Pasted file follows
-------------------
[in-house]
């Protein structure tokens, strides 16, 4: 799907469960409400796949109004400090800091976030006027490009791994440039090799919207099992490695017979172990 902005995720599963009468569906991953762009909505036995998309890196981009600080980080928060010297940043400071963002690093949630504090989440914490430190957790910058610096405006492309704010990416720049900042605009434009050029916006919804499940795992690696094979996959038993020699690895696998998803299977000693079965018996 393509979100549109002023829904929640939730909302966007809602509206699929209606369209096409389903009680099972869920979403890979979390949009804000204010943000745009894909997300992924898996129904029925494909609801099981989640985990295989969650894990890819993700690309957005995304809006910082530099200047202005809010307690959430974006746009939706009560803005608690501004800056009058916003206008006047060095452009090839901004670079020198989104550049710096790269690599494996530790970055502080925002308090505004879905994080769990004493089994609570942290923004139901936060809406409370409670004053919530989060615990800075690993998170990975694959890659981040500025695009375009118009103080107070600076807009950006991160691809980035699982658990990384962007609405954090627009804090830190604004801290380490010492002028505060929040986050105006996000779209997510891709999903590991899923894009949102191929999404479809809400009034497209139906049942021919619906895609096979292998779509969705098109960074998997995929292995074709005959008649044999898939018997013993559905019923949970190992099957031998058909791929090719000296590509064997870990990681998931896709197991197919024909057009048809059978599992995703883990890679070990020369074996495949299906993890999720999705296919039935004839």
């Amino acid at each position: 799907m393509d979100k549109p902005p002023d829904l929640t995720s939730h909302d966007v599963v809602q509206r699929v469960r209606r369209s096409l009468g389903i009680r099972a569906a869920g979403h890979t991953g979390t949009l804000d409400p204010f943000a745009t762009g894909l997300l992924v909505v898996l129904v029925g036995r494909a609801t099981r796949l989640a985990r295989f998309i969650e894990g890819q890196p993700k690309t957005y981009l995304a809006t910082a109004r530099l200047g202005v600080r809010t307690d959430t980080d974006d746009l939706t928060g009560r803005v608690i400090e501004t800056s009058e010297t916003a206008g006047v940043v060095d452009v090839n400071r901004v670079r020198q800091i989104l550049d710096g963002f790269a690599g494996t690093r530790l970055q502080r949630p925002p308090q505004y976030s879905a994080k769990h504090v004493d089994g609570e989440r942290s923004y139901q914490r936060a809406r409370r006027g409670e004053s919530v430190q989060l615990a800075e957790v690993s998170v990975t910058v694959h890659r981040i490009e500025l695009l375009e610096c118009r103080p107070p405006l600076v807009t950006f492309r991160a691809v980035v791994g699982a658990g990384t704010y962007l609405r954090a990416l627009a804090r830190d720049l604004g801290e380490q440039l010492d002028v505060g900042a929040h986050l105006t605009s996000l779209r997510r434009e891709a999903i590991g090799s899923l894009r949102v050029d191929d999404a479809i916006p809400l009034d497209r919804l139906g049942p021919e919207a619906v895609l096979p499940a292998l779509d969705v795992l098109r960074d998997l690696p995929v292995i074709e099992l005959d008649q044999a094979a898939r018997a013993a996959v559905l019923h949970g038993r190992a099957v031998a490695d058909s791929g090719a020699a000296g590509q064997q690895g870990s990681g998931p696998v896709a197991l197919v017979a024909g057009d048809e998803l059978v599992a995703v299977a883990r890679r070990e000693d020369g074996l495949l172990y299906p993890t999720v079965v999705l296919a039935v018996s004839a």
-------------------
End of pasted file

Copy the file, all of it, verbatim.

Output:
[in-house]
């Protein structure tokens, strides 16, 4: 799907469960409400796949109004400090800091976030006027490009791994440039090799919207099992490695017979172990 902005995720599963009468569906991953762009909505036995998309890196981009600080980080928060010297940043400071963002690093949630504090989440914490430190957790910058610096405006492309704010990416720049900042605009434009050029916006919804499940795992690696094979996959038993020699690895696998998803299977000693079965018996 393509979100549109002023829904929640939730909302966007809602509206699929209606369209096409389903009680099972869920979403890979979390949009804000204010943000745009894909997300992924898996129904029925494909609801099981989640985990295989969650894990890819993700690309957005995304809006910082530099200047202005809010307690959430974006746009939706009560803005608690501004800056009058916003206008006047060095452009090839901004670079020198989104550049710096790269690599494996530790970055502080925002308090505004879905994080769990004493089994609570942290923004139901936060809406409370409670004053919530989060615990800075690993998170990975694959890659981040500025695009375009118009103080107070600076807009950006991160691809980035699982658990990384962007609405954090627009804090830190604004801290380490010492002028505060929040986050105006996000779209997510891709999903590991899923894009949102191929999404479809809400009034497209139906049942021919619906895609096979292998779509969705098109960074998997995929292995074709005959008649044999898939018997013993559905019923949970190992099957031998058909791929090719000296590509064997870990990681998931896709197991197919024909057009048809059978599992995703883990890679070990020369074996495949299906993890999720999705296919039935004839």
């Amino acid at each position: 799907m393509d979100k549109p902005p002023d829904l929640t995720s939730h909302d966007v599963v809602q509206r699929v469960r209606r369209s096409l009468g389903i009680r099972a569906a869920g979403h890979t991953g979390t949009l804000d409400p204010f943000a745009t762009g894909l997300l992924v909505v898996l129904v029925g036995r494909a609801t099981r796949l989640a985990r295989f998309i969650e894990g890819q890196p993700k690309t957005y981009l995304a809006t910082a109004r530099l200047g202005v600080r809010t307690d959430t980080d974006d746009l939706t928060g009560r803005v608690i400090e501004t800056s009058e010297t916003a206008g006047v940043v060095d452009v090839n400071r901004v670079r020198q800091i989104l550049d710096g963002f790269a690599g494996t690093r530790l970055q502080r949630p925002p308090q505004y976030s879905a994080k769990h504090v004493d089994g609570e989440r942290s923004y139901q914490r936060a809406r409370r006027g409670e004053s919530v430190q989060l615990a800075e957790v690993s998170v990975t910058v694959h890659r981040i490009e500025l695009l375009e610096c118009r103080p107070p405006l600076v807009t950006f492309r991160a691809v980035v791994g699982a658990g990384t704010y962007l609405r954090a990416l627009a804090r830190d720049l604004g801290e380490q440039l010492d002028v505060g900042a929040h986050l105006t605009s996000l779209r997510r434009e891709a999903i590991g090799s899923l894009r949102v050029d191929d999404a479809i916006p809400l009034d497209r919804l139906g049942p021919e919207a619906v895609l096979p499940a292998l779509d969705v795992l098109r960074d998997l690696p995929v292995i074709e099992l005959d008649q044999a094979a898939r018997a013993a996959v559905l019923h949970g038993r190992a099957v031998a490695d058909s791929g090719a020699a000296g590509q064997q690895g870990s990681g998931p696998v896709a197991l197919v017979a024909g057009d048809e998803l059978v599992a995703v299977a883990r890679r070990e000693d020369g074996l495949l172990y299906p993890t999720v079965v999705l296919a039935v018996s004839a």